Most people who know me or know of me, understand that I love yoga. Most people do not know why I am so passionate about having a daily yoga practice. Yoga literally saved my life. 9 years ago I was addicted to pain medications and vodka. I was suicidal and had attempted suicide a few times. I was living in this suffocating dark abyss. I had lost all hope and couldn’t even imagine how life might improve. So how did I go from that to what you all know now? Yoga and sobriety. I had started playing around with yoga before I got sober, but I was doing it for all the wrong reasons. I was doing it for a means of getting attention, not for the healing and life changing aspects of it. In rehab I started fumbling around with some very shaky Sun Salutation A and B and meditation. It was shaky for many reasons, the main one was in my last suicide attempt I gave myself a brain injury. So, literally at the start of my yoga journey I had balance issues, motor planning problems, couldn’t feel where my body was in space, and was learning what it felt like to be in my body instead of numbed out by opiates and alcohol. That is a-lot of road blocks! Incredibly, yoga met me where I was. I was blessed with several instructors who helped me make modifications, so yoga became possible. I became stronger, more flexible, and incredibly I became centered and calm. The changes on my mat eventually became transformation off my mat. Every time I wanted to use, I got on my mat. Every time I started to have a panic attack, I got on my mat. Every time life got “too big”, “too much”, just “too” I got on my mat. These are many of the reasons I adore yoga and am forever grateful for the practice. It is these reasons why I say “Yoga is for EVERYBODY!” and mean it. There are modifications available to meet you exactly where you are right now. I approach yoga with curiosity, suka (ease), and lila (play) this is how I share my passion. I am forever grateful for my yoga journey. Where will your yoga journey take you? What road blocks are you starting out with? How can I help you get onto your mat? Shine bright my friends, you are worth it!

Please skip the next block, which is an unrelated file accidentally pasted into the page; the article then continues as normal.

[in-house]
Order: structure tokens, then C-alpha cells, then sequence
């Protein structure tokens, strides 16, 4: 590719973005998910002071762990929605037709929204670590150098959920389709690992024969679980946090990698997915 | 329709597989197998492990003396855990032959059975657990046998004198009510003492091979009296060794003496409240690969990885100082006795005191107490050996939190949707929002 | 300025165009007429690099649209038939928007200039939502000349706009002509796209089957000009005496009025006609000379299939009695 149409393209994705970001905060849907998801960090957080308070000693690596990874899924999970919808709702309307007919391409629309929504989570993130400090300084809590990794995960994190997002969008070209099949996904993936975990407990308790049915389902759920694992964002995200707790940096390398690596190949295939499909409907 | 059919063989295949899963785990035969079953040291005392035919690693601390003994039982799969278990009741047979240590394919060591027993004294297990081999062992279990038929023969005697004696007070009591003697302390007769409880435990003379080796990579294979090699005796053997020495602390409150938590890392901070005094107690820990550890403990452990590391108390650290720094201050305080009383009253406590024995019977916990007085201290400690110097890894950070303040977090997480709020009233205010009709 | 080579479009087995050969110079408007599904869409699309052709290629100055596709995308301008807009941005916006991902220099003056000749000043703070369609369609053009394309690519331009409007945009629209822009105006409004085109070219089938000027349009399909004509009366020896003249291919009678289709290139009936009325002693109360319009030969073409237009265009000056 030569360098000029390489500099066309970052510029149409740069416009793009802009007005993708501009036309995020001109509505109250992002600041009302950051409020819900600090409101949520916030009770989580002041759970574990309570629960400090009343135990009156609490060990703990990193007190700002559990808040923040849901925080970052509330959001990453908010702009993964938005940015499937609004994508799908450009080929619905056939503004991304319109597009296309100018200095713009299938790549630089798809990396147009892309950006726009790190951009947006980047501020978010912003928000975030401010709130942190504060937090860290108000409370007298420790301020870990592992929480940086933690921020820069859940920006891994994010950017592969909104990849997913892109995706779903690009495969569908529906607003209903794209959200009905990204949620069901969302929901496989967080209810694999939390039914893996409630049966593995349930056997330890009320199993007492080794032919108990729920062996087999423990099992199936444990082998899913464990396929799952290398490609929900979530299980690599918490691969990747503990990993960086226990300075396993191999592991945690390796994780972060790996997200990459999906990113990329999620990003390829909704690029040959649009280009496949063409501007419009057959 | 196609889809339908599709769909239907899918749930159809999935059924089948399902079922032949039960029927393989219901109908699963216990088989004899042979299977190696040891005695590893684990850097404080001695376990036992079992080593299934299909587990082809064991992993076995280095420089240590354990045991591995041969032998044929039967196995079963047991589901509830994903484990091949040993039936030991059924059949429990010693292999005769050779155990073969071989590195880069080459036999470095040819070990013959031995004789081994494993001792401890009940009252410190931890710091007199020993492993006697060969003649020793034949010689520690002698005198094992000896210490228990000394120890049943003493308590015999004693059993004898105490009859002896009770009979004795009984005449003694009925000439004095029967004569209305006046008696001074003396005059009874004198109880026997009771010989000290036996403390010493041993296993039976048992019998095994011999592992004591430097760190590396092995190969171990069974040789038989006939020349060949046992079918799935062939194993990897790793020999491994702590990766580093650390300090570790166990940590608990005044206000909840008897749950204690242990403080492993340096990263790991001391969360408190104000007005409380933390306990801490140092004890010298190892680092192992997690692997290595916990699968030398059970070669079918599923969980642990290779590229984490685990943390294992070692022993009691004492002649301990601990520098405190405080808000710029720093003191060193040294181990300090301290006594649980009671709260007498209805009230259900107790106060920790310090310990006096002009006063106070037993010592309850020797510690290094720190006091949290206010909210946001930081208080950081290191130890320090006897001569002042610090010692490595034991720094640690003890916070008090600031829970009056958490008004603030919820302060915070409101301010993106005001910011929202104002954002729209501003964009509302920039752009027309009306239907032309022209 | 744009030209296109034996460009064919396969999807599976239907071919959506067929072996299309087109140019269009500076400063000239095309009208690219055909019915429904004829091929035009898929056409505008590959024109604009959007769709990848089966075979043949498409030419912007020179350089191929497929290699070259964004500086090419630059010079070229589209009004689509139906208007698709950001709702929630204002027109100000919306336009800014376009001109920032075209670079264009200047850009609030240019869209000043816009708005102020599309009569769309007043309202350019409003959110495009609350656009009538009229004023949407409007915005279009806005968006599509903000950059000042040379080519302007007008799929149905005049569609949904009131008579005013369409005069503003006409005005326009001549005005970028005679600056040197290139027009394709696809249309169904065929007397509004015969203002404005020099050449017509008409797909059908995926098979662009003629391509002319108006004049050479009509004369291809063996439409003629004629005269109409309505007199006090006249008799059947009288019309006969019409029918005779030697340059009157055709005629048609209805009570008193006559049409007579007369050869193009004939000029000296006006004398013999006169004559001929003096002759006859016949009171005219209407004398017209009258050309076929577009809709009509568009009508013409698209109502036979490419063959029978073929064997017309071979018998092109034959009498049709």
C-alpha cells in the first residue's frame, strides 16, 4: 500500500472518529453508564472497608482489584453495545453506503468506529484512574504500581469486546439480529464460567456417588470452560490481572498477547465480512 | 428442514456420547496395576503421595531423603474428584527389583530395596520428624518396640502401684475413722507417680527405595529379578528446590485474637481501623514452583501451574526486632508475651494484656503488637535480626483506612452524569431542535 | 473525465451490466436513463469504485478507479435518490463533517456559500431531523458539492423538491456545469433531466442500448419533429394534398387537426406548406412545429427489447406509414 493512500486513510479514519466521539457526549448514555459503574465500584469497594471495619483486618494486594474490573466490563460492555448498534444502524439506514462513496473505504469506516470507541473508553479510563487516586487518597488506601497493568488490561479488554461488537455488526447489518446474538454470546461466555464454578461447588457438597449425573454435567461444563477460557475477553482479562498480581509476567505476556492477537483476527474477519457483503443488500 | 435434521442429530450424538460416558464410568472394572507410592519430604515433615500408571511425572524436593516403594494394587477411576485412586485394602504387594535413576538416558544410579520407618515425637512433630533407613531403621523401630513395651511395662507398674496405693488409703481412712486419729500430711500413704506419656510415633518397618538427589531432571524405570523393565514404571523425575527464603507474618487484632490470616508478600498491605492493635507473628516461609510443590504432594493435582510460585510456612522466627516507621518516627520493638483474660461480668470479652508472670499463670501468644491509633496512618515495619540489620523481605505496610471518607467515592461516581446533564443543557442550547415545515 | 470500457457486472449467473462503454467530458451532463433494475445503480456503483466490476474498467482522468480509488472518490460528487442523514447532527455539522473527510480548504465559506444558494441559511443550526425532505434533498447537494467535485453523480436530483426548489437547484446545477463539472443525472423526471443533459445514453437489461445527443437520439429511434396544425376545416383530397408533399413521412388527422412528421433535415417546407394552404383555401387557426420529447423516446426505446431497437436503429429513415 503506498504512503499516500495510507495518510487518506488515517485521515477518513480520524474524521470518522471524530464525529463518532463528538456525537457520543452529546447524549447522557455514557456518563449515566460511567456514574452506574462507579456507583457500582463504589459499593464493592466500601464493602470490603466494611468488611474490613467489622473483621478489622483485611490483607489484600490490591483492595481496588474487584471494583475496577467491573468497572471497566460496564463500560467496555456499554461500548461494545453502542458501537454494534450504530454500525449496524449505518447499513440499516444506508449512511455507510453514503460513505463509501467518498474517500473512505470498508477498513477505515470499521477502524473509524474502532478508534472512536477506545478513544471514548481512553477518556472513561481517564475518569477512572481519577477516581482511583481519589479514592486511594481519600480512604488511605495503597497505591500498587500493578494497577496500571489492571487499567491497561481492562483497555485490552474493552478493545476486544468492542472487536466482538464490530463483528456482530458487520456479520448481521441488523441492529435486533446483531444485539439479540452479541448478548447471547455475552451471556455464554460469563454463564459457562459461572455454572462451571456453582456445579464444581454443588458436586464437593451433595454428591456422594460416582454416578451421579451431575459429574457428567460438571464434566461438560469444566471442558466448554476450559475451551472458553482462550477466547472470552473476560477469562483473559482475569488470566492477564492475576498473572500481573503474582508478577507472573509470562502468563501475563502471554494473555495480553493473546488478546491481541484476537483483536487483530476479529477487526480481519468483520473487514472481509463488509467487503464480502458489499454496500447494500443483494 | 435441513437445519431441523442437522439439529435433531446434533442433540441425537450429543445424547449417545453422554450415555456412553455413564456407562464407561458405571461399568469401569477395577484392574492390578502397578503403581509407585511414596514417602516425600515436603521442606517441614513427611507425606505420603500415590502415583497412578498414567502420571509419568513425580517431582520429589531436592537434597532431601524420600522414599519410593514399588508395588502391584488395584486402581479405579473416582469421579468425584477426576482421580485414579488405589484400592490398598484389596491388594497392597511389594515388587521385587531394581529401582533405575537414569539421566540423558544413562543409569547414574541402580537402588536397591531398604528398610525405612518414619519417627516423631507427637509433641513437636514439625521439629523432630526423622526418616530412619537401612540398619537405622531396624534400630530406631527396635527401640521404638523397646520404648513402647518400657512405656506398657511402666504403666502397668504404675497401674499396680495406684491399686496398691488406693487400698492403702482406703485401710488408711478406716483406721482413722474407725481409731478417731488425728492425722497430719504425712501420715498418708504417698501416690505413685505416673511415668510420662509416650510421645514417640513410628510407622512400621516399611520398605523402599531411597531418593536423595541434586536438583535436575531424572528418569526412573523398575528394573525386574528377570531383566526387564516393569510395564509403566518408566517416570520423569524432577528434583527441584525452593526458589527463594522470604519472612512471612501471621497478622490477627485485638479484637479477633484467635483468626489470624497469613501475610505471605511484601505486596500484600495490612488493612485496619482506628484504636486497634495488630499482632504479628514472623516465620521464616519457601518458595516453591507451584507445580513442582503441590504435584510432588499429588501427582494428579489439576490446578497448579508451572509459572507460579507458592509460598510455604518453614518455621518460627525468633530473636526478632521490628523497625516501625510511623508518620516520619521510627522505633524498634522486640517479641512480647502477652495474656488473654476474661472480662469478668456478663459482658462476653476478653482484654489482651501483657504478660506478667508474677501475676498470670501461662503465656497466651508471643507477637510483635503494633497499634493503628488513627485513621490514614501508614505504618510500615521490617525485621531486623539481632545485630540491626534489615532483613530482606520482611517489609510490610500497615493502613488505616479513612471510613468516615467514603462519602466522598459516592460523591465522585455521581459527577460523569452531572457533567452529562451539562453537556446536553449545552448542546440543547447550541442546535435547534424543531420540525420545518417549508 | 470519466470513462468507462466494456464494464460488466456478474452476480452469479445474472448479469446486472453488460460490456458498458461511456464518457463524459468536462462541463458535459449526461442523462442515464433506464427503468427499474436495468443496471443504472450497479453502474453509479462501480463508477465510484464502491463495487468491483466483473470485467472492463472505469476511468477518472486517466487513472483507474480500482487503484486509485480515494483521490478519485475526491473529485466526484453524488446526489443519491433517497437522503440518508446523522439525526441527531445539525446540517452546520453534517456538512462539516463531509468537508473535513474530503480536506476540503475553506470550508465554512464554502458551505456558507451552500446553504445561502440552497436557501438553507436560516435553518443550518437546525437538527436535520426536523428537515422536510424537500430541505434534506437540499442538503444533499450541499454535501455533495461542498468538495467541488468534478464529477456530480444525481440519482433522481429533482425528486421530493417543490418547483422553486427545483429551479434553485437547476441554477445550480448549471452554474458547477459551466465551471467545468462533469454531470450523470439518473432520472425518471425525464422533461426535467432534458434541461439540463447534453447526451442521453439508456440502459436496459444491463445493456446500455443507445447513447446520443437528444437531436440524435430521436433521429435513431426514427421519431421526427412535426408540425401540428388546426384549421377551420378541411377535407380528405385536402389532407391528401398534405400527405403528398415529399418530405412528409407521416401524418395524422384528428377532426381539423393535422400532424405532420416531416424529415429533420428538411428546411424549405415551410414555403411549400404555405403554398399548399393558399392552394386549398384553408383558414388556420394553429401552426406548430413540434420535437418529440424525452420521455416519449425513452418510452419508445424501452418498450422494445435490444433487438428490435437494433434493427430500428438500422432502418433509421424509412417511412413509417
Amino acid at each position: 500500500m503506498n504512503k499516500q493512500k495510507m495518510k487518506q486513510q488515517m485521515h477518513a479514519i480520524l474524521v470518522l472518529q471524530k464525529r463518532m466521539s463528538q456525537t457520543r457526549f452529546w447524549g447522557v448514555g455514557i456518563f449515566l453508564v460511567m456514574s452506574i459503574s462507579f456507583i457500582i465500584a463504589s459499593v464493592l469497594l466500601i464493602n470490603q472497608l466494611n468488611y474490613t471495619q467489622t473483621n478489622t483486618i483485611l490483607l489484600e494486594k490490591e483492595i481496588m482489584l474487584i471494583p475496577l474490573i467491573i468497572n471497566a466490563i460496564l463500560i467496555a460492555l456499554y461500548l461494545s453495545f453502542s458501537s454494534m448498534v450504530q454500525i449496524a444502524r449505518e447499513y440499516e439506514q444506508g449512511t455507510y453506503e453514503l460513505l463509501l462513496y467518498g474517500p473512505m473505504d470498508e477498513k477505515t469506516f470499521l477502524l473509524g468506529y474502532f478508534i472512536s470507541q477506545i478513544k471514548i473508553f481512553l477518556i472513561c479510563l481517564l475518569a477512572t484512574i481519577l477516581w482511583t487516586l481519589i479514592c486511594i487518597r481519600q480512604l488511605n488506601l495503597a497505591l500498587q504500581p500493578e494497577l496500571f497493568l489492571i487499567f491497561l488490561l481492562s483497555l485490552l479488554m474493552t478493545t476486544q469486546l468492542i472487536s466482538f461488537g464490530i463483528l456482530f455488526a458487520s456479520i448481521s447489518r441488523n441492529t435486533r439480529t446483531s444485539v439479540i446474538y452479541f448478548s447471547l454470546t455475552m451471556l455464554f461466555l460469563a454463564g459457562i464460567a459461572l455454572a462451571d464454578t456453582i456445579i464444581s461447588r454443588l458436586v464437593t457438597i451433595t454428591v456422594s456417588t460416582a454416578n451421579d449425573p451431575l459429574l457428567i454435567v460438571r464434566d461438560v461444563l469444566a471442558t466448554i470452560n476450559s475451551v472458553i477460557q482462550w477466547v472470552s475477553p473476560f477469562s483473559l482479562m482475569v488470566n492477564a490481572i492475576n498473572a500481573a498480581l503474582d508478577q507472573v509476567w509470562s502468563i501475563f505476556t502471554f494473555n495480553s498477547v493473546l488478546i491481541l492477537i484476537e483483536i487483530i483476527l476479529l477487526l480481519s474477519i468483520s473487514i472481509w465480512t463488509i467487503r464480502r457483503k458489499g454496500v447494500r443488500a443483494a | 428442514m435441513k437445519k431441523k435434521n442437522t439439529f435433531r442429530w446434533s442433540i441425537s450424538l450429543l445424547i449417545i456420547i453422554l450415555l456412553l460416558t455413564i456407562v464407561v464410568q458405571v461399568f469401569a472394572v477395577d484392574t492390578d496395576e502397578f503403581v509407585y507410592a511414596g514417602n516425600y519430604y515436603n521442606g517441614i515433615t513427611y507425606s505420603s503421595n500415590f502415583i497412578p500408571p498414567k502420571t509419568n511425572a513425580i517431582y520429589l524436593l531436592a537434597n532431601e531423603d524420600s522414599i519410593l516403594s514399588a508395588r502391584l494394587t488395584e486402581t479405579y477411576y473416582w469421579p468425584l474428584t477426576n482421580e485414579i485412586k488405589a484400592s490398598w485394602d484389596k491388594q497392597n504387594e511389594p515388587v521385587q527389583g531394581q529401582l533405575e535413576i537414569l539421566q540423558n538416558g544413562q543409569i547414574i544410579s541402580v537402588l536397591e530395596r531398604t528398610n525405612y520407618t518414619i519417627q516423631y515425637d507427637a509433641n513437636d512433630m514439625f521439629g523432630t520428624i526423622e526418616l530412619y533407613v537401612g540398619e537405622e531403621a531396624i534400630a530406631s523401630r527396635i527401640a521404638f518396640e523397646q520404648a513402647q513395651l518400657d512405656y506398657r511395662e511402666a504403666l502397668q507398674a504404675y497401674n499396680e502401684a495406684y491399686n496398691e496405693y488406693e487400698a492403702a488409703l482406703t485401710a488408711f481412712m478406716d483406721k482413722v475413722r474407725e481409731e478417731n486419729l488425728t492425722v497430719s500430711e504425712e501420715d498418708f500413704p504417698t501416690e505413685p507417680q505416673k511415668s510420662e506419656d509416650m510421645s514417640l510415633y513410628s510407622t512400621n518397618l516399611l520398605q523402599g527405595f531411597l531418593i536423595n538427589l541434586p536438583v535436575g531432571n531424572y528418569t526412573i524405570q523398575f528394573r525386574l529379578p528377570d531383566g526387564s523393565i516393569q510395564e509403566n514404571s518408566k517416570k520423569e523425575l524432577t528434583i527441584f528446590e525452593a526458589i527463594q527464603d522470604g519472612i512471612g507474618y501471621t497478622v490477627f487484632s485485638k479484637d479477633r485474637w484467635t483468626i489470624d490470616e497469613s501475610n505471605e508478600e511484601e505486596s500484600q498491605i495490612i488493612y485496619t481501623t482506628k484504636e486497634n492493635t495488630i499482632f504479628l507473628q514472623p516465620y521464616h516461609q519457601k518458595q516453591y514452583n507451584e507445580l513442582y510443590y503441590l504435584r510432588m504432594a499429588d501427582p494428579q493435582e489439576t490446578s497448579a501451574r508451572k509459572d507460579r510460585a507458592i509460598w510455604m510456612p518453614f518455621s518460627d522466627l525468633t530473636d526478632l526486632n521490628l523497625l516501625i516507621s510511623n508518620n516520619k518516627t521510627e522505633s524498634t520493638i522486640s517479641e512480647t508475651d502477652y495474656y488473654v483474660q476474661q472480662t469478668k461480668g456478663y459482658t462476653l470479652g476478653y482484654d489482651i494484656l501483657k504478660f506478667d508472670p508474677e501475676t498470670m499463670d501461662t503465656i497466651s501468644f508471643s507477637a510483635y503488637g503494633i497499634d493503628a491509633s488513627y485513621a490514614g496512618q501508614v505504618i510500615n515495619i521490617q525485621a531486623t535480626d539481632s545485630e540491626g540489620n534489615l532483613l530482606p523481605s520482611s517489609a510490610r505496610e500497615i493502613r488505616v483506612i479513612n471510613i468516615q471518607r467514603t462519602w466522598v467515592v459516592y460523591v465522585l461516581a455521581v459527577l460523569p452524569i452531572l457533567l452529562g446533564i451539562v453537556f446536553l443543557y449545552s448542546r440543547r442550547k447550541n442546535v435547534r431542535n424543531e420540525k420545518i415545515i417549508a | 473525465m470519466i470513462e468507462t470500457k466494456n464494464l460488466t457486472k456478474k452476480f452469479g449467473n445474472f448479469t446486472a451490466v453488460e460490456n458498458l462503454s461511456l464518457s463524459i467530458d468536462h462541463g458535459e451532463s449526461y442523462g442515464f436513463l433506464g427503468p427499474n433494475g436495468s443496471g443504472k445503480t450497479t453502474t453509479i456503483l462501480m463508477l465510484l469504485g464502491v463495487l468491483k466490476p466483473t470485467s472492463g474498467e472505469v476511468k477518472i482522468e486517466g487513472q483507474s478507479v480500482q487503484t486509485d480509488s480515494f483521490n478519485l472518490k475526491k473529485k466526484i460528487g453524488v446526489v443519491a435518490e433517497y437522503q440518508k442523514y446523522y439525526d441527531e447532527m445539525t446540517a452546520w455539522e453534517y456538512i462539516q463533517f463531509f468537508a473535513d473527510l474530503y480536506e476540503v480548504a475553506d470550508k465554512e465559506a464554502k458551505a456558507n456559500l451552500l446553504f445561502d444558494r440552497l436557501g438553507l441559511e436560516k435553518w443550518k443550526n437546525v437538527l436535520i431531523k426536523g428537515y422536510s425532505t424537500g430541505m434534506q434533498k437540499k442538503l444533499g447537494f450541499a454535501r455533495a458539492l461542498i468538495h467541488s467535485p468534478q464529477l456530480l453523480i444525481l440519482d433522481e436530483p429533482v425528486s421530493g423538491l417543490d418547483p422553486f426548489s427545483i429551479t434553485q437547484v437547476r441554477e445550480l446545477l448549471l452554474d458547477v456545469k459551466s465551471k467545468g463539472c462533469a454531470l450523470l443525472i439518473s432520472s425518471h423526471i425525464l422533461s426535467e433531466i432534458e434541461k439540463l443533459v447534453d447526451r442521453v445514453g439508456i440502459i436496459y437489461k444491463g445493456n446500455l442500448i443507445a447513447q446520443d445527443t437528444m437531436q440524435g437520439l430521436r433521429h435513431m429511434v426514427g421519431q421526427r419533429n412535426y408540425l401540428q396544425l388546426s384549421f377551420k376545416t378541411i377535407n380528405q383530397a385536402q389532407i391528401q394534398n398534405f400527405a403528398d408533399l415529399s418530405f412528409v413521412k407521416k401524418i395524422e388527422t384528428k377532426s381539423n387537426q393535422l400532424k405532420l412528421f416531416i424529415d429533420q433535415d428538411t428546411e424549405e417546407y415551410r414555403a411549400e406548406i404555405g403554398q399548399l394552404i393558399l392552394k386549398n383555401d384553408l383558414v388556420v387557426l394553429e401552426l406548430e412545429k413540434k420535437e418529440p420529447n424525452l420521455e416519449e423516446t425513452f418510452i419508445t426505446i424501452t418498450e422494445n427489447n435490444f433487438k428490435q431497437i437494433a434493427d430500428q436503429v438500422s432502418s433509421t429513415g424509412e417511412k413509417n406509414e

A couple weeks ago I had a birthday party with most of my tribe present. It was a wonderful night. The theme was unicorns and there was so much laughter my abs hurt the next day. The night made me heart break with gratitude and joy. It also made me reflect. Just a few short years ago the holidays and my birthday slipped by and no one really noticed, I didn’t even acknowledge they were special days. I was shrouded in the dark cloud of clinical depression and addiction. I had pushed everyone away…family, friends, my children.. everyone. I was suicidal, my Mum had just passed, and I was set on destroying myself. So how did I flip my life around to what it is today? I had one person consistently in my ear telling me to stand up. He walked with me as I crawled out of the massive black hole I was in. I got sober and went to therapy to change my thought patterns. That was truly the only drastic step I took. Everything else was a series of small steps.